Photo by Bruce Jackson

I received my BA and MA degrees in history from the University of North Carolina at Chapel Hill in 1960 and 1962 respectively. For the next three years I taught history in a secondary modern school in England, performed professionally as a folksinger, and served as an instructor for the North Carolina State College extension division at Fort Bragg, where I first became interested in the occupational folklore of the military. In the fall of 1965 I entered the Ph.D. program in folklore at Indiana University and received my degree in 1974. In 1967 I took a teaching position at Buffalo State College, where I am now a professor emerita of anthropology.

Between 1967 and 1982 I did extensive fieldwork in the urban folklore of the Niagara Frontier, with special emphasis on legend and religious folk custom and belief. In the thirty-five years I have been at Buffalo State College my students and I have amassed a collection of approximately five thousand fieldwork projects, one of the largest regional folklore archives in the United States. Since 1982 I have been doing research in military folklore, with special emphasis on the songs written in Vietnam by the men and women who served there. The archive of the The Vietnam Veterans Oral History and Folklore Project, of which I am director, contains over four hundred hours of songs recorded in Southeast Asia. Articles about the Project have appeared in the New York Times and the Christian Science Monitor. I have produced concerts of these songs for the American Folklife Center of the Library of Congress, the Smithsonian Institution and the National Archives, as well as a recording, In Country, for Rounder Records and an Austin City Limits special program hosted by Kris Kristofferson and broadcast on PBS on Veterans Day, 1992. I am also listowner of vwar-l, an Internet discussion list set up to facilitate communication among veterans, teachers, scholars and students of the Vietnam War.

The Vietnam Veterans Oral History and Folklore Project

The Vietnam Veterans Oral History and Folklore Project is engaged in an ongoing undertaking to collect, preserve and make better known the folklore, especially the folksongs, of Americans in war.


The Smithsonian Institution, the American Folklife Center at the Library of Congress, the Vietnam Veterans Memorial Fund, PBS, the National Air and Space Museum, the National Archives, the Philadelphia Folk Festival, CBS News, the Washington Times, the British Broadcasting Corporation, Penthouse, National Public Radio, Stars and Stripes, the Army Times, the New York State Vietnam Memorial, the Media Center at the American Press Institute, Fox Television, USA Today, Radio Telefis Eireann, ABC News, the Arts and Entertainment Channel and Belo Interactive.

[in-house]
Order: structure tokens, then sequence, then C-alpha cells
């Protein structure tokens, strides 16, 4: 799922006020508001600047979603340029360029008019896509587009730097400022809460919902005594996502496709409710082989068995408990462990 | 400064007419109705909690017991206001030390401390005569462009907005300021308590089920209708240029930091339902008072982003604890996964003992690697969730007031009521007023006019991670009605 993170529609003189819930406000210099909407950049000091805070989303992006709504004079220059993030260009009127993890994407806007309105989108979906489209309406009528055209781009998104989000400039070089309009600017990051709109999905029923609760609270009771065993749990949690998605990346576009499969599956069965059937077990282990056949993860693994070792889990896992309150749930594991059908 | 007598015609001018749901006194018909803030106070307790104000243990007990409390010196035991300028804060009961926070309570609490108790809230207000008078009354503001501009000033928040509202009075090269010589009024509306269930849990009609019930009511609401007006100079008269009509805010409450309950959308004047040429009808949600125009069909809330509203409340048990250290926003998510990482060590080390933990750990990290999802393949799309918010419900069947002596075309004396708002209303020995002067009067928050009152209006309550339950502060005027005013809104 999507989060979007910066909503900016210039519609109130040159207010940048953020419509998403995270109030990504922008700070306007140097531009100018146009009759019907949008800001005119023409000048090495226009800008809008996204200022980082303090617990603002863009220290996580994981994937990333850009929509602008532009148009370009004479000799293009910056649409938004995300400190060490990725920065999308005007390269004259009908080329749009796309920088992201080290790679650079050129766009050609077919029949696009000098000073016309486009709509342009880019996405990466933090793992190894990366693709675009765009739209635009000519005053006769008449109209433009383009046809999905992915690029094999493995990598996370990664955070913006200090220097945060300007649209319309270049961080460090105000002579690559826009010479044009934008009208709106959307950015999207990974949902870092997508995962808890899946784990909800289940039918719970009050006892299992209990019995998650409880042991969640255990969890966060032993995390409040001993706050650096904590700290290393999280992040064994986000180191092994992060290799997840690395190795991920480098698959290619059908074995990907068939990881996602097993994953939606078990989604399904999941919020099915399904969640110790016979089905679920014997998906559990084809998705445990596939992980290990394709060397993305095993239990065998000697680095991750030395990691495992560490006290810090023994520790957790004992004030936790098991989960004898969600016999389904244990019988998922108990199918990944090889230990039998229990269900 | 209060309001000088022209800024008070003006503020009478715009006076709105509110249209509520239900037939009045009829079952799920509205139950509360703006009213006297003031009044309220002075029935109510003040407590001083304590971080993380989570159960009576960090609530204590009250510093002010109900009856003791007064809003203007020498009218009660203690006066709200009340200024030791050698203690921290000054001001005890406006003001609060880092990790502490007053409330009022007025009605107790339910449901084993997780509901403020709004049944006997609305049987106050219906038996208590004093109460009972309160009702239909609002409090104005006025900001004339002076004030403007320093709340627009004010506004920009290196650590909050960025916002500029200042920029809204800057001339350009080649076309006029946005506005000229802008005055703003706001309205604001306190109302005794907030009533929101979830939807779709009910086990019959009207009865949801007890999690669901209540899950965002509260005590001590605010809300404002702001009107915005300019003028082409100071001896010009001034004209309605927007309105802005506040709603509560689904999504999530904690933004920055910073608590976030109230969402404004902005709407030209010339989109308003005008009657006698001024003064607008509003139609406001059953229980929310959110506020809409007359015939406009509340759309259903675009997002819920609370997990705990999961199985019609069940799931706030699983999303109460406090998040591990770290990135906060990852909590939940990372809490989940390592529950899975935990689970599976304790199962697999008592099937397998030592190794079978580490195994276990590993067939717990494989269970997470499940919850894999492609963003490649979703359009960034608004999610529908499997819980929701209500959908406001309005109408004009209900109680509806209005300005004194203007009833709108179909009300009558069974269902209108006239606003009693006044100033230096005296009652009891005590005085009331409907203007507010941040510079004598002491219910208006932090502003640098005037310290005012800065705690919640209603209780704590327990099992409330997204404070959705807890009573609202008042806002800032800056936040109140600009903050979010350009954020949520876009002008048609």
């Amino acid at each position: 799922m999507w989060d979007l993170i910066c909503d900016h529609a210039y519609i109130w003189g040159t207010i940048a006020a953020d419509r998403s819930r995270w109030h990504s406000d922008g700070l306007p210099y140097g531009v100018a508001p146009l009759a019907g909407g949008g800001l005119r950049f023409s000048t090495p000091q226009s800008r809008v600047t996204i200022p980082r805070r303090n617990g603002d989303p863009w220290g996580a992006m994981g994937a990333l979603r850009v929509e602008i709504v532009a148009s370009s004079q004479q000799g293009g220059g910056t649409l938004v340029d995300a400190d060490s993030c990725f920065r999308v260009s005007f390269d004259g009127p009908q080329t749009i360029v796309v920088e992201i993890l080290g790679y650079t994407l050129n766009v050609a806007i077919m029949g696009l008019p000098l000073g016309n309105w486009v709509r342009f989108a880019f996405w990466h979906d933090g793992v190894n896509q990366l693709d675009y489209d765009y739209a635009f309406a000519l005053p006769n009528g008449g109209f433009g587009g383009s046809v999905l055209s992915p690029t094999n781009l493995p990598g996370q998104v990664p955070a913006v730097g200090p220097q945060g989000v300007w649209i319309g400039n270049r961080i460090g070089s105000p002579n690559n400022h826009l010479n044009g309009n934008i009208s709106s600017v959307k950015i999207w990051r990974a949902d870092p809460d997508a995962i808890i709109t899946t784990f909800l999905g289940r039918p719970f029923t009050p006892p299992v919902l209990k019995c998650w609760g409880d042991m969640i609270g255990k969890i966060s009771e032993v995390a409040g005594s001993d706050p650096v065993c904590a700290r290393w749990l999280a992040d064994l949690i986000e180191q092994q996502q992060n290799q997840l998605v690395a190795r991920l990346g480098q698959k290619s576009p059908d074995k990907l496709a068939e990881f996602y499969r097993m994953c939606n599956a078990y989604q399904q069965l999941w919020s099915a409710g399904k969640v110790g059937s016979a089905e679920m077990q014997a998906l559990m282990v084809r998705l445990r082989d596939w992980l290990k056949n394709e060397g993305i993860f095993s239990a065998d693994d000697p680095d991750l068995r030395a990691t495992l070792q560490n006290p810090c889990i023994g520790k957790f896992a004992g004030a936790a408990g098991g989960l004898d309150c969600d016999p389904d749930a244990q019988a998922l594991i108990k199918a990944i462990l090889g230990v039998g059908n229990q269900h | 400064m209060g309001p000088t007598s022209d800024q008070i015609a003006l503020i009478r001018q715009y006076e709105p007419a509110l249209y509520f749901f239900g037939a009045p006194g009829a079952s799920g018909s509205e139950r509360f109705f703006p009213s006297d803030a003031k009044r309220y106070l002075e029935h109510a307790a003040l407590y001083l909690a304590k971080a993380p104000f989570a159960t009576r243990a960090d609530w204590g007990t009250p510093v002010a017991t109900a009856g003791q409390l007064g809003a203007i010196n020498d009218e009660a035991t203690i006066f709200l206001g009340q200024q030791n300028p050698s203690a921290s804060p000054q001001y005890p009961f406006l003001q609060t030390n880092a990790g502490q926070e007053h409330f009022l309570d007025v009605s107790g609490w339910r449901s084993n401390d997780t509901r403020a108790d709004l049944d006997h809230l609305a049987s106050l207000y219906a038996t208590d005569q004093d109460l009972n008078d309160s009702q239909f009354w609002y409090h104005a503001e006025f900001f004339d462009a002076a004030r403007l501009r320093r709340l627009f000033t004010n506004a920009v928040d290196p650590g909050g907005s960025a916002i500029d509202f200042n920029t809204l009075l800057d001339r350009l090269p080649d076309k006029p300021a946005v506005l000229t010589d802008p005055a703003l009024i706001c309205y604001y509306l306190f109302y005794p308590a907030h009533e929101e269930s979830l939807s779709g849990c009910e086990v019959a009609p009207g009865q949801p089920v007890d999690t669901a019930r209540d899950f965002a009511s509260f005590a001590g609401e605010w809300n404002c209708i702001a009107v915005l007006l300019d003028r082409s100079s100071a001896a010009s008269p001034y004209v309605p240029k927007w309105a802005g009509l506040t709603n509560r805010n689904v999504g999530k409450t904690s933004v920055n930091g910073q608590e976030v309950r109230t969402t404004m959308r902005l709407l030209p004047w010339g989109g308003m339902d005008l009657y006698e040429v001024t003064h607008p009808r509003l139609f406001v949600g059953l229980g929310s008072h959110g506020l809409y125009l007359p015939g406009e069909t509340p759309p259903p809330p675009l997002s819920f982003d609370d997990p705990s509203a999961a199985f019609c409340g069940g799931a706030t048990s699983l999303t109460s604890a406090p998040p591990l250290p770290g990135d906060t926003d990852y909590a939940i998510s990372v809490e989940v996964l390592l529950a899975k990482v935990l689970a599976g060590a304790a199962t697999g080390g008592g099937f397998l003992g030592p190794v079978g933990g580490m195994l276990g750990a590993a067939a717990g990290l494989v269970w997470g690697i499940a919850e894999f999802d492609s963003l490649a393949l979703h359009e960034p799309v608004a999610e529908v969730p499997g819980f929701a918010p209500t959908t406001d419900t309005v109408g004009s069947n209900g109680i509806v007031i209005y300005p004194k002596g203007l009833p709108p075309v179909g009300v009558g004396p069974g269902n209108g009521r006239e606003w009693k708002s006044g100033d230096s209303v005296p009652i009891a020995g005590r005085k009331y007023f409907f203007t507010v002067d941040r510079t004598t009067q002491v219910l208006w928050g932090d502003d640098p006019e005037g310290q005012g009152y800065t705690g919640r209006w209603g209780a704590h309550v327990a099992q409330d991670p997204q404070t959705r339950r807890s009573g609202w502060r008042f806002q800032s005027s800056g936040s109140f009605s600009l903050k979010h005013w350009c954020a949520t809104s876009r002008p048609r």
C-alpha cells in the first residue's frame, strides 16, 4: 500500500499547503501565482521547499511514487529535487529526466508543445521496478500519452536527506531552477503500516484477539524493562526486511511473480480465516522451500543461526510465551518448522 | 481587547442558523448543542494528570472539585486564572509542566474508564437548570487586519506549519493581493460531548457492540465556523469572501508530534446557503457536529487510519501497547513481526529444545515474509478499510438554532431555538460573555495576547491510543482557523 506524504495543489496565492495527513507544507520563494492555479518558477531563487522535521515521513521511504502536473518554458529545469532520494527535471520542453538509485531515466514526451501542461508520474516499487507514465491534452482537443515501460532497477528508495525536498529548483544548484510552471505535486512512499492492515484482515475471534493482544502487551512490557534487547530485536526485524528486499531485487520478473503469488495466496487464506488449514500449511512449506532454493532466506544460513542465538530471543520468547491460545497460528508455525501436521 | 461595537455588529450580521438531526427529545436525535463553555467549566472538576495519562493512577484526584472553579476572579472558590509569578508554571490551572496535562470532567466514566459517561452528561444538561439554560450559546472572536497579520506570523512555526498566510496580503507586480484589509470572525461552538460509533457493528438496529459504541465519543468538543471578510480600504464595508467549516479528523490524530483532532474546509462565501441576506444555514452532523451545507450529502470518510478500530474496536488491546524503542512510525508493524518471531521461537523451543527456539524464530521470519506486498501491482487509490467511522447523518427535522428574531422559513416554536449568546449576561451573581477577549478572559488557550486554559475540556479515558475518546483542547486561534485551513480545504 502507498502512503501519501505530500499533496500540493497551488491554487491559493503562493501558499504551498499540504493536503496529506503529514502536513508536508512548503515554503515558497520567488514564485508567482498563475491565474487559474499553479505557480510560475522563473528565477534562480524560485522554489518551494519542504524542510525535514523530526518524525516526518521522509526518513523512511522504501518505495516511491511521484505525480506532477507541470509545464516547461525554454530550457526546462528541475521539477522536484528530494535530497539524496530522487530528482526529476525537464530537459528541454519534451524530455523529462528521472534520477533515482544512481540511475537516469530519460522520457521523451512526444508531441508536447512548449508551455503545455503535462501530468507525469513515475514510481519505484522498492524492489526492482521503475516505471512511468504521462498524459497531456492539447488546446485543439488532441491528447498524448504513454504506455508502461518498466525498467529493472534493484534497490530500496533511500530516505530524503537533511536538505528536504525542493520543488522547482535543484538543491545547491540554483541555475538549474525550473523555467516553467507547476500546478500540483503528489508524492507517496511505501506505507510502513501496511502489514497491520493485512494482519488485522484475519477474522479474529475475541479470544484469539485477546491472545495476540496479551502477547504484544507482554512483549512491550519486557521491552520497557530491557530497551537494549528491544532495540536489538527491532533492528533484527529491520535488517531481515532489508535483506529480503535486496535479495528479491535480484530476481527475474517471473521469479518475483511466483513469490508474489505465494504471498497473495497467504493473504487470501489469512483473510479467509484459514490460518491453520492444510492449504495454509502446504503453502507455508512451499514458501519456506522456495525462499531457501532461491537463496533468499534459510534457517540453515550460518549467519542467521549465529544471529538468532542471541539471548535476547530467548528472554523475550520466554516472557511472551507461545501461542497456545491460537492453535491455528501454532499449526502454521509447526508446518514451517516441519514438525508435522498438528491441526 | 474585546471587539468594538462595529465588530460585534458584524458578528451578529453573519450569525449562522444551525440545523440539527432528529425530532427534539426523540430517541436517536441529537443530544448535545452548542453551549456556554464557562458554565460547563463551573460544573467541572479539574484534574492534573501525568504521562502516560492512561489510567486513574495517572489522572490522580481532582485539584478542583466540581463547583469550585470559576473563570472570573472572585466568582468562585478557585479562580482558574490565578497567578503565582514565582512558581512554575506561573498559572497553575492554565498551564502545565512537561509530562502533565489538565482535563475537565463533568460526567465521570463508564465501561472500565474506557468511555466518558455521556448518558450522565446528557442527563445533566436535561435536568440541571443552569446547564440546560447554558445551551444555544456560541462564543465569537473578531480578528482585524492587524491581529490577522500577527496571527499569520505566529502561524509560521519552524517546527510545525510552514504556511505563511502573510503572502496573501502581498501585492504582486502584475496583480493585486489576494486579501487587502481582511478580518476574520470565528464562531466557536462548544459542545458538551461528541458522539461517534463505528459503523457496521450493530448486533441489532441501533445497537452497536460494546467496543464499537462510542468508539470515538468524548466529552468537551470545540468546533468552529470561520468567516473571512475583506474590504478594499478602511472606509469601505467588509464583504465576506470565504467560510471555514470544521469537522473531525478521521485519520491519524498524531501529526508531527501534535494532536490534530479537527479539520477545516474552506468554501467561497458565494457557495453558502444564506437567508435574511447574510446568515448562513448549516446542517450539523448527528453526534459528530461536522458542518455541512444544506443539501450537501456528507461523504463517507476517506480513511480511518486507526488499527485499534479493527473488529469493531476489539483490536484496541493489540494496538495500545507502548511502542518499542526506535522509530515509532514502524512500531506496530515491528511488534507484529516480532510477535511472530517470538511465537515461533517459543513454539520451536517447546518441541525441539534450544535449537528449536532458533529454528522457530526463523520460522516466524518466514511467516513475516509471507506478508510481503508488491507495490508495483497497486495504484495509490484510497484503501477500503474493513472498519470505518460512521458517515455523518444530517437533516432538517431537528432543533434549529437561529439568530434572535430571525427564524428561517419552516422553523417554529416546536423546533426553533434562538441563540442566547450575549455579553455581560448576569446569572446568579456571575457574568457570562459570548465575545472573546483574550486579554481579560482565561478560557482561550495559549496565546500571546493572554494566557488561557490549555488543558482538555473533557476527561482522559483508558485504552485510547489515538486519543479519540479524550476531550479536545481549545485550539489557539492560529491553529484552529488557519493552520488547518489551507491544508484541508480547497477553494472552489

My articles on the folksongs of Americans in the Vietnam War were published in SUNY Research, Vietnam Magazine, the New York State Veterans’ Interchange, Folklife Center News, New York Folklore and the Journal of American Folklore. Articles on the Vietnam Veterans Memorial have appeared in Reflecting, American Association for the History of Nursing Bulletin and International Folklore Review. My book about the Memorial, The Last Firebase: A Guide to the Vietnam Veterans Memorial was published by White Mane Press in 1987. My notes for the CD In Country were nominated for an Indy. Recently I have been working with Border City Records to produce documentary CDs of the material in the archive of the Vietnam Veterans Oral History and Folklore Project.

Papers, Lectures and Presentations

I have read scholarly papers and chaired panels on the folklore of Americans in war at meetings of the American Studies Association, the Inter-University Seminar on Armed Forces and Society, the Western New York Association of Historical Agencies, Sixties Generation, the New York Folklore Society, the American Folklore Society, and the Popular Culture Association. I have also presented papers for the Media Center at the American Press Institute, the National Archives, the DeCordova Museum, the Washington Program for the Arts, the National Museum of African Art, the American Folklife Center at the Library of Congress, the Festival of American Folklife, and the Smithsonian Resident Associates Program.

I have given lectures on the Vietnam Veterans Memorial or the folklore of Americans at war and produced concerts for many colleges, museums and universities including the Naval Academy, Hampden-Sydney College, Marist College, the Hudson River Museum, SUNY Binghamton, Canton State College, SUNY Purchase, City Lore, the Buffalo Naval Servicemen’s Park, the Museums at Stony Brook, the Washington International Studies Council, the Montshire Museum, the Roberson Center, the North Carolina Center for the Advancement of Teaching Seminar, and the NEH Summer Workshop for Secondary Social Sciences Teachers. I have also taught courses on the war. I was a guest speaker at the Vietnam Veterans Memorial on Memorial Day, 1990, and have given lectures and addresses to numerous veterans groups, usually under the sponsorship of the New York Council on the Humanities. I have spoken at the Moving Wall on many occasions and I have produced concerts for several reunions and veterans’ organizations including the Nebraska Vietnam Veterans Reunion and the Capital Aviation Club.

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